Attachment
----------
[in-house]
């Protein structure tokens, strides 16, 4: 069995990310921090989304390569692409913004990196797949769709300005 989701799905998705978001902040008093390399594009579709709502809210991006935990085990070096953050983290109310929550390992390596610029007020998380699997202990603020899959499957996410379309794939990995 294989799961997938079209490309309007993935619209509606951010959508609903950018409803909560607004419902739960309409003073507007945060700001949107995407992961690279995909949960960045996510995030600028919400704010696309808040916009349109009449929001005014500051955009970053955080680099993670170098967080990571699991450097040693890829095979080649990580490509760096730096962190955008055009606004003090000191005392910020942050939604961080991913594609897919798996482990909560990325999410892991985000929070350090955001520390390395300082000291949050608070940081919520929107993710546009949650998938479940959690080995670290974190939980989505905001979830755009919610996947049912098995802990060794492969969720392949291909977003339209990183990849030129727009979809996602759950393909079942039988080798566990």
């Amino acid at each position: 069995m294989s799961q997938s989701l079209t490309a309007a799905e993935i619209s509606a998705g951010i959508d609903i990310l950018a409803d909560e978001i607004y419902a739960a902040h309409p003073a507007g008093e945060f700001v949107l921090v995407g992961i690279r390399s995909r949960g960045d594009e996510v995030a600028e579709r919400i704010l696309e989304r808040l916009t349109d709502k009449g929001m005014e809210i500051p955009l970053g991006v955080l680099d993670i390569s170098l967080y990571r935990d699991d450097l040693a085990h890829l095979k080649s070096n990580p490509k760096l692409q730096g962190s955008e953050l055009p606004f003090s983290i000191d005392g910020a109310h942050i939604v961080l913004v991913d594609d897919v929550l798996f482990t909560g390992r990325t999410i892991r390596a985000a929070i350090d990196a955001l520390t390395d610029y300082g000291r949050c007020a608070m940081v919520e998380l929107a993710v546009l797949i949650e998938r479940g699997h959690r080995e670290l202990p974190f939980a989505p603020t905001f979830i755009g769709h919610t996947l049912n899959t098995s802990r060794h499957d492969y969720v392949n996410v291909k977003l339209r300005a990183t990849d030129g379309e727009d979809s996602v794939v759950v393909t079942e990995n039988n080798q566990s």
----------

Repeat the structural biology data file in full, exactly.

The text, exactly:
[in-house]
């Protein structure tokens, strides 16, 4: 069995990310921090989304390569692409913004990196797949769709300005 989701799905998705978001902040008093390399594009579709709502809210991006935990085990070096953050983290109310929550390992390596610029007020998380699997202990603020899959499957996410379309794939990995 294989799961997938079209490309309007993935619209509606951010959508609903950018409803909560607004419902739960309409003073507007945060700001949107995407992961690279995909949960960045996510995030600028919400704010696309808040916009349109009449929001005014500051955009970053955080680099993670170098967080990571699991450097040693890829095979080649990580490509760096730096962190955008055009606004003090000191005392910020942050939604961080991913594609897919798996482990909560990325999410892991985000929070350090955001520390390395300082000291949050608070940081919520929107993710546009949650998938479940959690080995670290974190939980989505905001979830755009919610996947049912098995802990060794492969969720392949291909977003339209990183990849030129727009979809996602759950393909079942039988080798566990």
């Amino acid at each position: 069995m294989s799961q997938s989701l079209t490309a309007a799905e993935i619209s509606a998705g951010i959508d609903i990310l950018a409803d909560e978001i607004y419902a739960a902040h309409p003073a507007g008093e945060f700001v949107l921090v995407g992961i690279r390399s995909r949960g960045d594009e996510v995030a600028e579709r919400i704010l696309e989304r808040l916009t349109d709502k009449g929001m005014e809210i500051p955009l970053g991006v955080l680099d993670i390569s170098l967080y990571r935990d699991d450097l040693a085990h890829l095979k080649s070096n990580p490509k760096l692409q730096g962190s955008e953050l055009p606004f003090s983290i000191d005392g910020a109310h942050i939604v961080l913004v991913d594609d897919v929550l798996f482990t909560g390992r990325t999410i892991r390596a985000a929070i350090d990196a955001l520390t390395d610029y300082g000291r949050c007020a608070m940081v919520e998380l929107a993710v546009l797949i949650e998938r479940g699997h959690r080995e670290l202990p974190f939980a989505p603020t905001f979830i755009g769709h919610t996947l049912n899959t098995s802990r060794h499957d492969y969720v392949n996410v291909k977003l339209r300005a990183t990849d030129g379309e727009d979809s996602v794939v759950v393909t079942e990995n039988n080798q566990s």